Back in March we started a product test of the Bengal MB700T disc brake on our Calfee tandem, but really haven’t offered much in the way of feedback since then. So, here’s a short status update:
During the initial use of the Bengal it worked really well. However, we seemed to be getting an inordinate amount of brake squeal, vibration and ‘chatter’ after about 100 miles of use. I tried cleaning the rear rotor, which made the issues go away for about the next 40 miles, but it soon returned. So, I put on an Avid disc rotor to see if I could isolate the root cause as being something caused by the Bengal rotor. Nope, that was’t it: the Avid rotor squealed too. The brake caliper also seemed to drift out of alignment a bit as we also experienced a lot of brake rub during that first longish test ride after some local outings. As much as I adjusted the inner pad, the brake rub just kept coming back.
I reported the initial findings to our friend Mark Johnson out at Precision Tandems who provided the brake and we noodled over a few options for next steps to see if we couldn’t isolate the problem. I wondered if the chatter wasn’t coming from the brake pads vibrating on the magnetic pistons used on the Bengal vs. the springs found on Avid’s brake to keep the brake pads “fixed” to the pistons and thought about putting a dab of “Brake Quiet” on the pads. We also wondered if the brake pads just didn’t agree with our climate and Mark sent out a set of EBC Gold pads.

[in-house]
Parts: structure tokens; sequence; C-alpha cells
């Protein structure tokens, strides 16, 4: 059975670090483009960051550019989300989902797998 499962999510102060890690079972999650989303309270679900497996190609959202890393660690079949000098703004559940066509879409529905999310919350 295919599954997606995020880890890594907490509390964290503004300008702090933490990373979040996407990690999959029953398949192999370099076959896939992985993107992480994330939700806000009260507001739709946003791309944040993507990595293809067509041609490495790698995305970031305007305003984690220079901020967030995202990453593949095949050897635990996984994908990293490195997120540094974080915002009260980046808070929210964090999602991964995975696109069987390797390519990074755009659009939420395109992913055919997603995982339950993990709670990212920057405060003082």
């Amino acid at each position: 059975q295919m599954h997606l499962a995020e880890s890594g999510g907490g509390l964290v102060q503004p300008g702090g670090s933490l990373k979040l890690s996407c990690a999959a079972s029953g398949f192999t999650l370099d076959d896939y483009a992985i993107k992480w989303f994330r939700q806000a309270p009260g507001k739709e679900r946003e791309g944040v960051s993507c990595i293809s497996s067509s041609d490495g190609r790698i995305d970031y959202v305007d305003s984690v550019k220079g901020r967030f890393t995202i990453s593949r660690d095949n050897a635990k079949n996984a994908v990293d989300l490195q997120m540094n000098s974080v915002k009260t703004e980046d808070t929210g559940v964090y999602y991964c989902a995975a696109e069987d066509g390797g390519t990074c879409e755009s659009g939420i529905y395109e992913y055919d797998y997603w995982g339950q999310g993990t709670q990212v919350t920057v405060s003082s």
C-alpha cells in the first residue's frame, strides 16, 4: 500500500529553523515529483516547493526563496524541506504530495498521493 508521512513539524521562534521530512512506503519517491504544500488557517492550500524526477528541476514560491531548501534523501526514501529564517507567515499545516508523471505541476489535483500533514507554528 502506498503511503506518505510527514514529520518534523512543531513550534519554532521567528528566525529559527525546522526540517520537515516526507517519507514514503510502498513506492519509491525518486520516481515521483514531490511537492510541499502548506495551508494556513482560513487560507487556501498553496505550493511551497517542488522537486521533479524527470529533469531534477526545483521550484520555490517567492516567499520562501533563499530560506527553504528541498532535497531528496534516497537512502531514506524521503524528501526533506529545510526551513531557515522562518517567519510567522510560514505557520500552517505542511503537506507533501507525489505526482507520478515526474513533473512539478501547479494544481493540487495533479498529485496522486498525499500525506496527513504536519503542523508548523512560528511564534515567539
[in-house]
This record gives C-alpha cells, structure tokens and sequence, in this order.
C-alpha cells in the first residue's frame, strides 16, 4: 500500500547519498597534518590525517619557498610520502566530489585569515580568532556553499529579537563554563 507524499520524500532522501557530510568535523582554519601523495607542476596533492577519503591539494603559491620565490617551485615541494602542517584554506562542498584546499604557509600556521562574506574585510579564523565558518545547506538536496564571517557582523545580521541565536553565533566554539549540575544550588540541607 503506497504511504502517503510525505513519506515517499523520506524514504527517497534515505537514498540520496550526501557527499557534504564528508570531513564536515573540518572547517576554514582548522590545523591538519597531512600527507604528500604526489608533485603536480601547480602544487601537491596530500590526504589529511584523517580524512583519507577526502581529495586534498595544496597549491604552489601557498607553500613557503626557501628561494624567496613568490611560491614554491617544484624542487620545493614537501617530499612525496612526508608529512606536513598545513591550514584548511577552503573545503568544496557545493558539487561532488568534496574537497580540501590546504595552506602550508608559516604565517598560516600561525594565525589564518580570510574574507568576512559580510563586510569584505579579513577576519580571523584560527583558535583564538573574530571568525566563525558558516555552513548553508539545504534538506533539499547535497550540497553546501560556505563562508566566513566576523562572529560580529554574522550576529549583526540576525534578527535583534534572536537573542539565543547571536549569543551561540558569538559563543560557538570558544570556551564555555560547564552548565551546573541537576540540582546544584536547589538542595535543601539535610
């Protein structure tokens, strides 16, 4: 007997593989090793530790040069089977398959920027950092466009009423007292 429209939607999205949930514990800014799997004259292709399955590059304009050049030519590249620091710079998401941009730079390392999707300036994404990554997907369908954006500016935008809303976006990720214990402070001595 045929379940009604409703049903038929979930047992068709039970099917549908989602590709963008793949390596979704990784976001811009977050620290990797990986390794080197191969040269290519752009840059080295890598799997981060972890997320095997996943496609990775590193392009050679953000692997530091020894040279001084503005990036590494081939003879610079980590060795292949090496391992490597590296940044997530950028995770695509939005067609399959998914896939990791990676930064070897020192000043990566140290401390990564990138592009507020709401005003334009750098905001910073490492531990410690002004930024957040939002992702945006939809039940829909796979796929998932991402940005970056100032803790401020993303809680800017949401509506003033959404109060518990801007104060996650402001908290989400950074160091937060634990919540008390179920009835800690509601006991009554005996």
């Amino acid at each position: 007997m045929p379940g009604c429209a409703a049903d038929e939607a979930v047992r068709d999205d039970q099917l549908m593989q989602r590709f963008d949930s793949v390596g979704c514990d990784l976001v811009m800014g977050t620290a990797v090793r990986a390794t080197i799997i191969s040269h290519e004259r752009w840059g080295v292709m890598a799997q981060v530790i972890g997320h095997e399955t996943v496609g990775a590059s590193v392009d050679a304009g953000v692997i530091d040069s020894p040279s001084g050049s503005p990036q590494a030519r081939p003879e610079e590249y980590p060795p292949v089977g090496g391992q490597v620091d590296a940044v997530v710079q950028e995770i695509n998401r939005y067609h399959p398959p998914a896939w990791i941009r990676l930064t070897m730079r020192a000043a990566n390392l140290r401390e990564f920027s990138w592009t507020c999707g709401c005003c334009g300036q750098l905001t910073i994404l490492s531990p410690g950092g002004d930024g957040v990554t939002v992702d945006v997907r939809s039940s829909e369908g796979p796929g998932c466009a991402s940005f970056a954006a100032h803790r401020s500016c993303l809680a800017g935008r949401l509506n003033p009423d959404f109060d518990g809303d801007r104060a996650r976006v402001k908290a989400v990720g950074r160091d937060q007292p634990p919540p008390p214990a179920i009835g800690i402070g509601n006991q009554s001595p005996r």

Timing is everything, and we suddenly found ourselves in the middle of the tandem rally season so the brake project got sidelined while we rode our new-to-us, and refreshed Precision Triplet and our Calfee fitted with rim brakes and the Topolino’s through the rest of the Spring and Summer.
As we came into Fall, I re-installed the Bengal on our Calfee and opted to switch out the stock brake pads for the EBC Gold pads that Mark sent and also did a “start from scratch” installation of the Bengal caliper and rotor. I should also note that we’re using our conventional 36h wheels this time vs. the Rolfs used on the initial run. Shouldn’t make any difference, but a data point none-the-less.
With about 200 miles on the bike with the Bengal it’s too soon to tell if we’ve broken the code on dialing in the Bengal, but so far the rotor’s running true with no chatter at all and the grip-slip vibration is gone. The EBC Gold pads have a much more “grippy” bite on the rotor and shorten stopping distance vs the OEM pads. Unfortunately, our local rides aren’t exactly heavy-brake demand territory here around the house, so it may be a while before we really get to test them under really demanding conditions. We’ll be headed up to Chattanooga one day next weekend, but I don’t think we’ll be up there on the days when our friends doing a three-day “freeloader weekend” will be taking on the thigh-burning, knee-popping, lung-burning monster climbs with the equally challenging descents.
More to follow but, at least at the moment, I’m starting to feel the love for these Bengals again.